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Browsing named entities in a specific section of Horace Greeley, The American Conflict: A History of the Great Rebellion in the United States of America, 1860-65: its Causes, Incidents, and Results: Intended to exhibit especially its moral and political phases with the drift and progress of American opinion respecting human slavery from 1776 to the close of the War for the Union. Volume II.. Search the whole document.

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Richmond (Virginia, United States) (search for this): chapter 22
t Mr. Lincoln's initial Proclamation aforesaid had hardly been diffused throughout the Confederacy, when measures of deadly retaliation and vengeance were loudly pressed on every hand. That a Government struggling against a Rebellion founded on Slavery, should threaten to fight the consequence through the cause, was esteemed an immeasurable stretch of presumption. The following dispatch aptly embodies the prevailing sentiment:-- Charleston, S. C., Oct. 13, 1862. Hon. Wm. P. Miles, Richmond, Va.: Has the bill for the execution of Abolition prisoners, after January next, been passed?Do it; and England will be stirred into action. It is high time to proclaim the black flag after that period. Let the execution be with the garrote. (Signed) G. T. Beauregard. Prior to the issue Jan. 1, 1863. of President Lincoln's later, unconditional edict of emancipation, Jefferson Davis had, in proclaiming Dec. 23, 1862. the outlawry of Gen. Butler and his officers, See p. 10
Tennessee (Tennessee, United States) (search for this): chapter 22
We learn that 150 able-bodied free colored men, of Charleston, yesterday offered their services gratuitously to the Governor, to hasten forward tile important work of throwing up redoubts wherever needed along our coast. The Legislature of Tennessee, that negotiated that State out of the Union, by secret treaty with the Confederate Executive, passed June 28, 1861. an act authorizing the Governor (Isham G. Harris)-- to receive into the military service of the State all male free perso seek protection within the Union lines, and should not be otherwise employed, into the National service. Next appeared Oct. 3. an order from the War Department, establishing recruiting stations for Black soldiers in Maryland, Missouri, and Tennessee, and directing the enlistment as volunteers of all able-bodied free negroes; also the slaves of disloyal persons [absolutely], and slaves of loyal persons with the consent of their owners, who were to be paid $300 for each slave so enlisted, up
Groton (Massachusetts, United States) (search for this): chapter 22
hat day, as little disputed in New England as their other rights. They took their place, not in a separate corps, but in the ranks with the White man; and their names may be real on the pension-rolls of the country, side by side with those of other soldiers of the Revolution.--Bancroft's History of the United States vol. VII., p. 421. around Boston by the tidings of Lexington, Concord, and Bunker Hill, and were freely accepted in regiments mainly White ; though Maj. Samuel Lawrence, of Groton, Mass., is reported as having, at an early day, commanded a company of negroes in the Continental line. But Slavery was then cherished in nearly all the organized colonies; and its inconsistency with the embodiment of its victims in the armies of Freedom was felt to be so galling that the Committee of Safety judiciously resolved: May 20, 1775. That it is the opinion of this Committee, as the contest now between Great Britain and the Colonies respects the liberties and privileges of the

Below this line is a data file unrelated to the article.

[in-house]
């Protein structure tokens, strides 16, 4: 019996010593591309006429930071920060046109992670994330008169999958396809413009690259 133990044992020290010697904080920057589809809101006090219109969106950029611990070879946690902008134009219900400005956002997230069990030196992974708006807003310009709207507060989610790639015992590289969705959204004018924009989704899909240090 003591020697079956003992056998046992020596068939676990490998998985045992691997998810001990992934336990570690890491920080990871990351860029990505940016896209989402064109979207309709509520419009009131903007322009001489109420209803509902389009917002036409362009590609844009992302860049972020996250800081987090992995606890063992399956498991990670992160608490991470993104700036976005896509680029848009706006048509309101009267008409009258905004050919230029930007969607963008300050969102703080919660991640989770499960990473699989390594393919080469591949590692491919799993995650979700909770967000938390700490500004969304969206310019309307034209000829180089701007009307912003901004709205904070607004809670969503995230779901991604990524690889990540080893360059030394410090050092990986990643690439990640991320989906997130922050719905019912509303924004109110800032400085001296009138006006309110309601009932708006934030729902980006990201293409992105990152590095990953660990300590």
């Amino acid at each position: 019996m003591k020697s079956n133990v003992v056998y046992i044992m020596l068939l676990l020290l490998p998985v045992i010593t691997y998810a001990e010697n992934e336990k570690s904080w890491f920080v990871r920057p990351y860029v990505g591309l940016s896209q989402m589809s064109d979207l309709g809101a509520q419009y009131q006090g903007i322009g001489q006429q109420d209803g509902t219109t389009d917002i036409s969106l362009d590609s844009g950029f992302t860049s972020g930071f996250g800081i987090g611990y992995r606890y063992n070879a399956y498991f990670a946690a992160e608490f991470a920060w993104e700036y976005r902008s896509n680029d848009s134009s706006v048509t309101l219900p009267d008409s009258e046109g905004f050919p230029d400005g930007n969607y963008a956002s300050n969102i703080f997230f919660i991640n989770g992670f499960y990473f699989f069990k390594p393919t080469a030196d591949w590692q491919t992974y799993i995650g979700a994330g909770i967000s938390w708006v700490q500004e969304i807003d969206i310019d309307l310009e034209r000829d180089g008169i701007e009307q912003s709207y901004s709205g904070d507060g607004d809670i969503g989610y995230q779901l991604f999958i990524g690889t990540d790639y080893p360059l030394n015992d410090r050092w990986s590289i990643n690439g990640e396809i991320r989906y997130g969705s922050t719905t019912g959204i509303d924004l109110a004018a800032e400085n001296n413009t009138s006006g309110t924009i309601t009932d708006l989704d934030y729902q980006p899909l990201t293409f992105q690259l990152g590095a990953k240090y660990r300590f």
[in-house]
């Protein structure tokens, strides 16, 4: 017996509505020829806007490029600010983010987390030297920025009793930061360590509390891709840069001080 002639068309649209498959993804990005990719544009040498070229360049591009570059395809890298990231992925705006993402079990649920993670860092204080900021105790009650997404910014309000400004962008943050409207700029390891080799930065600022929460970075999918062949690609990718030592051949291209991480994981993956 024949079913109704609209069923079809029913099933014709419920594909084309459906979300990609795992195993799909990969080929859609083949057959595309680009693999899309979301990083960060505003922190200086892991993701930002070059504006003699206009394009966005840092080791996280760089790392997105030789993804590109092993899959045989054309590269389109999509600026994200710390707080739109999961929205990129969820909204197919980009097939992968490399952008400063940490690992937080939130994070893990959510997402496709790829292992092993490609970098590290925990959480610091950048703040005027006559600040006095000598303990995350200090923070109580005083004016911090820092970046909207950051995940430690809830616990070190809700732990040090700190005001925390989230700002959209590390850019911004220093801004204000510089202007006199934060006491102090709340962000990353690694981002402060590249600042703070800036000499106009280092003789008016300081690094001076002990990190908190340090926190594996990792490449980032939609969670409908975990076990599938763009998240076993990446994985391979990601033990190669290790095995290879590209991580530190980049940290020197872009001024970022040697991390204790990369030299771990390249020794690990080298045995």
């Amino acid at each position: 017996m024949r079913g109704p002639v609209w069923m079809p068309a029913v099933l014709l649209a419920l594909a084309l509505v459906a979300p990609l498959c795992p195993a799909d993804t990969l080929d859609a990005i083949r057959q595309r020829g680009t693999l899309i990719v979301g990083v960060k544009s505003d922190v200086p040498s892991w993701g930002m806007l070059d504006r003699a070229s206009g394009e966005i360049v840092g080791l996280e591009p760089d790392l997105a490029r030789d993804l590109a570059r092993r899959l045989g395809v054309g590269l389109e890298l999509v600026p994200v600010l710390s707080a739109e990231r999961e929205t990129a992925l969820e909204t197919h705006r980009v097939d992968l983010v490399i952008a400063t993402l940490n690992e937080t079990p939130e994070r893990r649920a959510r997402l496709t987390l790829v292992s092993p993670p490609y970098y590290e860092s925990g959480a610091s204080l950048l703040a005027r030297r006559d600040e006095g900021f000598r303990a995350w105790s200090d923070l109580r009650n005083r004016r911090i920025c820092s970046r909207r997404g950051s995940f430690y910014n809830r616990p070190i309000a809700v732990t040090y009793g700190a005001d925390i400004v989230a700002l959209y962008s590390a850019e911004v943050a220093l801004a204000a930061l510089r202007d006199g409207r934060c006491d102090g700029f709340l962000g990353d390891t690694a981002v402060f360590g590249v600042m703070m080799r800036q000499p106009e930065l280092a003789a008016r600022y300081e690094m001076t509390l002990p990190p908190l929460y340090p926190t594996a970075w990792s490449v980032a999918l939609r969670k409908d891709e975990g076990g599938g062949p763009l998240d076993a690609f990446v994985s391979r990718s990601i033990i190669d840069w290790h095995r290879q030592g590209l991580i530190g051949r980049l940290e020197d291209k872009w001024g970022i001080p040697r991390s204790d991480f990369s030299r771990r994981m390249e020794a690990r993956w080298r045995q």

ecting those and other fugitives, contrary to the policy of the Government, which Gen. Butler was endeavoring, so far as possible, to conform to, Gen. Phelps, in his report June 16, 1862. to Gen. Butler's Adjutant, justifying his conduct in the premises — after setting forth the impossibility of putting down the Rebellion and at the same time upholding its parent, Slavery, and the absolute necessity of adopting a decided anti-Slavery policy — says: The enfranchisement of the people of Europe has been, and is still, going on, through the instrumentality of military service ; and by this means our slaves might be raised in the scale of civilization and prepared for freedom. Fifty regiments might be raised among them at once, which could be employed in this climate to preserve order, and thus prevent the necessity of retrenching our liberties, as we should do by a large army exclusively of Whites. For it is evident that a considerable army of Whites would give stringency to our G
Massachusetts (Massachusetts, United States) (search for this): chapter 22
rollment, regardless of color Democratic denunciation thereof Gov. Andrew, of Mass., raises two Black regiments New York, by her loyal League, follows the exampleuished as the Boston Massacre; and Crispus Attucks, a mulatto fugitive from Massachusetts Slavery, was a leader of the patriot mob, and one of the four killed outrigsewhere; as many of those composing it had done prior to its organization. Massachusetts, New York, Act of March 20, 1781. and other States, followed the exampleackest negro in the district go as a substitute for him. Thus, Mr. Wilson, of Mass., having reported July 8, 1862. to the Senate a bill to amend the act of 1795 pay of the White soldiers was $13 per month, beside clothing. Gov. Andrew, of Mass., on his solicitation, was authorized Jan. 26, 1863. by Secretary Stanton to f three years men volunteer companies of artillery for duty in the forts of Massachusetts and elsewhere, and such companies of infantry for the volunteer military se